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Diet & Acne

The role of diet and acne has been controversial. Many years ago it was thought that high fatty foods caused acne, then the relationship between acne and diet was considered a myth.

One of the most common questions that a patient will ask in a consult is that if anything they are eating is causing the acne. Many studies have been done and this “theory” has evolved, there is growing evidence that supports the role of diet in inflammation and acne.

Codain et al, was one of the pioneers in demonstrating that acne is a disease of Western civilization and it is not present in populations that consume a Paleolithic diet without refined sugars, grain, milk and dairy products.

Scientist have found an association between obesity and acne. A diet high in carbohydrates, which has a high sugar level, salt, refined sugar and dairy products has been shown to produce and worsen acne.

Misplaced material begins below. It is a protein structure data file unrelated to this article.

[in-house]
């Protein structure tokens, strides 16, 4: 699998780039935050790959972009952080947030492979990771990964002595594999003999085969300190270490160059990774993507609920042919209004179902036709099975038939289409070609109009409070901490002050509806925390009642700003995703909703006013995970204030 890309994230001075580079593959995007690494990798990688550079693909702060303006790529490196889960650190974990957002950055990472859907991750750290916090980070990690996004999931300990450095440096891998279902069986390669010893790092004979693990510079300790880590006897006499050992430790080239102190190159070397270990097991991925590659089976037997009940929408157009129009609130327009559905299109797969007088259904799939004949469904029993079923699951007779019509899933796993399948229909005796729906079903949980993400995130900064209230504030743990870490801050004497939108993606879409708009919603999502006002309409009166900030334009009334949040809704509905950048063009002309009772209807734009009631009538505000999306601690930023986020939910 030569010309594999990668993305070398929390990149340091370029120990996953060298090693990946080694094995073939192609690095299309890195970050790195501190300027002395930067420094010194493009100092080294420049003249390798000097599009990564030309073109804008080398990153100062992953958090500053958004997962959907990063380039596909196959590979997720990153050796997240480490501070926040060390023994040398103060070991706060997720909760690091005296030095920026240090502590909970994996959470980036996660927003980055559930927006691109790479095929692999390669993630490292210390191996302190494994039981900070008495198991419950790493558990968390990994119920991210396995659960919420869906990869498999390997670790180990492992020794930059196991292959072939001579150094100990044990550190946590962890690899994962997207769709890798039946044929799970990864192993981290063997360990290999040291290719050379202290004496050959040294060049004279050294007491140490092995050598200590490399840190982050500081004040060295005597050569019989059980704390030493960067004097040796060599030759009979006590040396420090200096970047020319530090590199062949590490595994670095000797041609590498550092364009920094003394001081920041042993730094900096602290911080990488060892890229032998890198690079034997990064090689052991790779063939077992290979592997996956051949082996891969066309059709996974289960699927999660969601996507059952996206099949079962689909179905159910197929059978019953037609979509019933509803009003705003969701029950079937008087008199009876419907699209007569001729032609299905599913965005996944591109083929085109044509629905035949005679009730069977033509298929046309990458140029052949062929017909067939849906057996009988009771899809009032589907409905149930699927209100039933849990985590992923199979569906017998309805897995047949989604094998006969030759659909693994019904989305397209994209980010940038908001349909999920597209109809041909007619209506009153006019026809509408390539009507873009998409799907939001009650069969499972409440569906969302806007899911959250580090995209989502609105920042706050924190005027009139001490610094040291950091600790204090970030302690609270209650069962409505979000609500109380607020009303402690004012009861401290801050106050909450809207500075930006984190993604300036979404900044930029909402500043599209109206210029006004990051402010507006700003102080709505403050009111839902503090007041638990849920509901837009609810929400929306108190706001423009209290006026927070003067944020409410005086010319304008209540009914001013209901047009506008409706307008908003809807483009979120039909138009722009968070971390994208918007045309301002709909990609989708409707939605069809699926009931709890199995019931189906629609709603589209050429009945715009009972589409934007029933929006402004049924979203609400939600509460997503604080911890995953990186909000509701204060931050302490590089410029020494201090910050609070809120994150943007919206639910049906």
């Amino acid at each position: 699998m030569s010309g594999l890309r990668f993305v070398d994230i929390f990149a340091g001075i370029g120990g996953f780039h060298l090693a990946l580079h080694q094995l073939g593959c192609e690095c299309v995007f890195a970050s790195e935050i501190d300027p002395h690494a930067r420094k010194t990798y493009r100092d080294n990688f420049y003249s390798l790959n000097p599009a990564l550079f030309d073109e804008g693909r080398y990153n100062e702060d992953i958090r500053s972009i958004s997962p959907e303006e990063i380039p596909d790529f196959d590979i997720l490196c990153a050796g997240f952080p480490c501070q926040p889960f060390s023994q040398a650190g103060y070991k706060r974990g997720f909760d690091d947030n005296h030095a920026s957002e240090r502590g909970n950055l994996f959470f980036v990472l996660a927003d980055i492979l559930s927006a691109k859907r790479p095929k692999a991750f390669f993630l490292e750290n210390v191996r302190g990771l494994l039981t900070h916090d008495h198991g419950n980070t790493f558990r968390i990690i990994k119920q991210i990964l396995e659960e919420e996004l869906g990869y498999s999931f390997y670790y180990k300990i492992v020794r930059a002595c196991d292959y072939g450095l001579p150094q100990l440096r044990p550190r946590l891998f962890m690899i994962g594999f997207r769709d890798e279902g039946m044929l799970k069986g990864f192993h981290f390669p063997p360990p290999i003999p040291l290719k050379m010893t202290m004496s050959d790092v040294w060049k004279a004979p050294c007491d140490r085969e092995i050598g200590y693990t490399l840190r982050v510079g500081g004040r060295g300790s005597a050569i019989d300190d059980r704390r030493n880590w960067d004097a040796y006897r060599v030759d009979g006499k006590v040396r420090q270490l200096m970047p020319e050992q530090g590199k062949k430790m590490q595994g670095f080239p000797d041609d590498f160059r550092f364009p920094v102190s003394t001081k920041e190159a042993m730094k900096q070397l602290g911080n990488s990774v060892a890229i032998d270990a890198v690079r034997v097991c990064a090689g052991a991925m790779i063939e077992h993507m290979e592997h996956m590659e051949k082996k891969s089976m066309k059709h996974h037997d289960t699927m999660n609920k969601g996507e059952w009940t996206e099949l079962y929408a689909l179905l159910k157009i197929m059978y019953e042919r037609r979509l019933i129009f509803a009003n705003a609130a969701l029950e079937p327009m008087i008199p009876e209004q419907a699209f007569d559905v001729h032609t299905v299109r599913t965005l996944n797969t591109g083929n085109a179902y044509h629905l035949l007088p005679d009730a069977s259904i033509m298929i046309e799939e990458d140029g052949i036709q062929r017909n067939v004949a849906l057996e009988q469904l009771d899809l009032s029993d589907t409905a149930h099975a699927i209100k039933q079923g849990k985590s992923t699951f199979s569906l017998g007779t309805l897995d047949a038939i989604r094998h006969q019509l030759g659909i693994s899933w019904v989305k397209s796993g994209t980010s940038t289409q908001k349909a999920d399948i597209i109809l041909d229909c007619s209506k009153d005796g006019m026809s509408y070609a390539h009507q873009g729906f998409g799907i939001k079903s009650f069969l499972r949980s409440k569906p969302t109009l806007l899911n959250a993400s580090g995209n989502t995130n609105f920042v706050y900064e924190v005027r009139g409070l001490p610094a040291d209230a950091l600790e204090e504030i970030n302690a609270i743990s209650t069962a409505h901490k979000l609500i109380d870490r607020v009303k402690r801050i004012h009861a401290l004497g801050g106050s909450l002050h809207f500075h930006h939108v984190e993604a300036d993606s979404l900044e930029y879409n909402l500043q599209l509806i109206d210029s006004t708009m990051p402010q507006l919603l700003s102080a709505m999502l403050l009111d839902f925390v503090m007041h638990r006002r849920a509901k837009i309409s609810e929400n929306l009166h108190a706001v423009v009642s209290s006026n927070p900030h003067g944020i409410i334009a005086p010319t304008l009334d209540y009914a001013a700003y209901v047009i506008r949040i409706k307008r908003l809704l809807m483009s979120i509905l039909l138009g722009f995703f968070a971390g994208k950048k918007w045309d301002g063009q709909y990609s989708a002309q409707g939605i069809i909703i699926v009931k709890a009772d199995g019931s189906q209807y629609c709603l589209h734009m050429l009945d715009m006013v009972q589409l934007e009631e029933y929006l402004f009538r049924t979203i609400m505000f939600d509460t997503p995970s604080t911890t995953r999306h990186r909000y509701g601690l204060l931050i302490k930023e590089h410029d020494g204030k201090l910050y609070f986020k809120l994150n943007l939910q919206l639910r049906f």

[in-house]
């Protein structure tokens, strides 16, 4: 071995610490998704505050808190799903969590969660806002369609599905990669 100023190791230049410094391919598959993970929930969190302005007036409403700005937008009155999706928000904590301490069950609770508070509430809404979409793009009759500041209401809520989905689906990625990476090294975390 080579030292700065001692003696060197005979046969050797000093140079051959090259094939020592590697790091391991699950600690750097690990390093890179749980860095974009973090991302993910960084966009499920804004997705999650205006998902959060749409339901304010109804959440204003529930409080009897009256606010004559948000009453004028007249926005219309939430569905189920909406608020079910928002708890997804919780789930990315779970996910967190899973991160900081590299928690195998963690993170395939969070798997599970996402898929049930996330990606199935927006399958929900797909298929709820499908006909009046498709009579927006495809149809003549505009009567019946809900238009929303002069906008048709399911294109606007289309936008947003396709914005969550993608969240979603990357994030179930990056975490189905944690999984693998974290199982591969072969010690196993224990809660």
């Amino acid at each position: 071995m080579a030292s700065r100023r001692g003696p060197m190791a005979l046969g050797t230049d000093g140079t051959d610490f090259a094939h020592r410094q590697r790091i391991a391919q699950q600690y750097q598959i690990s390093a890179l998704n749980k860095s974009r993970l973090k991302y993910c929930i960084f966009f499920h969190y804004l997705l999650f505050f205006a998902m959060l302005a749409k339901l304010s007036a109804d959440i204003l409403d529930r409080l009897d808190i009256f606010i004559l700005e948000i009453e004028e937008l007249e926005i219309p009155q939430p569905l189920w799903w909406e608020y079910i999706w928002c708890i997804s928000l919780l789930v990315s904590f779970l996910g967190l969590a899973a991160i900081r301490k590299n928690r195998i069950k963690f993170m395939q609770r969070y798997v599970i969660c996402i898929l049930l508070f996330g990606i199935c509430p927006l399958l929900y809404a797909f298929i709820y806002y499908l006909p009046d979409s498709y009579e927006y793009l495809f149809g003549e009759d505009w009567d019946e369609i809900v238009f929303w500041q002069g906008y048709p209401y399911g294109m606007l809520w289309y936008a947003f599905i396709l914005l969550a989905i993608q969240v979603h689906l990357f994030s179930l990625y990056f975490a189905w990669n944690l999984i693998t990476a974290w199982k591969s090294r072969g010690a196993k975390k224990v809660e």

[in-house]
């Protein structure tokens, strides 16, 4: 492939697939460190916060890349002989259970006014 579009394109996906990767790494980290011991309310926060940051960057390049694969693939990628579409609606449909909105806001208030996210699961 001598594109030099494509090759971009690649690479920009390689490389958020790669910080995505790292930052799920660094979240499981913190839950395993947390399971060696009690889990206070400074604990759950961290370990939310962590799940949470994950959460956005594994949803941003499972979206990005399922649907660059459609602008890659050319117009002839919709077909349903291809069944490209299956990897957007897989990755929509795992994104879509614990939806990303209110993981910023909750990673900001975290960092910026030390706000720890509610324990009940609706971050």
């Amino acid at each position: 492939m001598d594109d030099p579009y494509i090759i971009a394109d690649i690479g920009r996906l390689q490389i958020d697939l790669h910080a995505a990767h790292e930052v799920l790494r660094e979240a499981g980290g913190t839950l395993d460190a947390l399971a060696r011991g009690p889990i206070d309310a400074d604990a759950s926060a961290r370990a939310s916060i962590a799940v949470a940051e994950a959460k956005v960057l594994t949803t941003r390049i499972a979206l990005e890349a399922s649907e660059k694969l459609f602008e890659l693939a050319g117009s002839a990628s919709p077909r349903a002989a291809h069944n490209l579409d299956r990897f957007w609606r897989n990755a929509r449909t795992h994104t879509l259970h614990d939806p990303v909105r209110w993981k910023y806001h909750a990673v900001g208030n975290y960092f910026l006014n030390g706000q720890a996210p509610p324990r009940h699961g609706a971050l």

Obese people have higher levels of testosterone than normal persons. This can increase the production of oil and can clog the pores. It is important to buy organic chicken or substitute cows milk for almond milk. Cows milk may contain steroids hormones that can increase oil production.

It is essential to decrease the consumption of simple carbohydrates like pasta, bread, potatoes, cookies; rice and processed foods, which are high in refine sugars.

Some of the foods that can be eaten that are included in a Paleolithic diet are vegetables and fruits; which are high fiber sources of carbohydrates, nuts, eggs, coconut and olive oil and beans.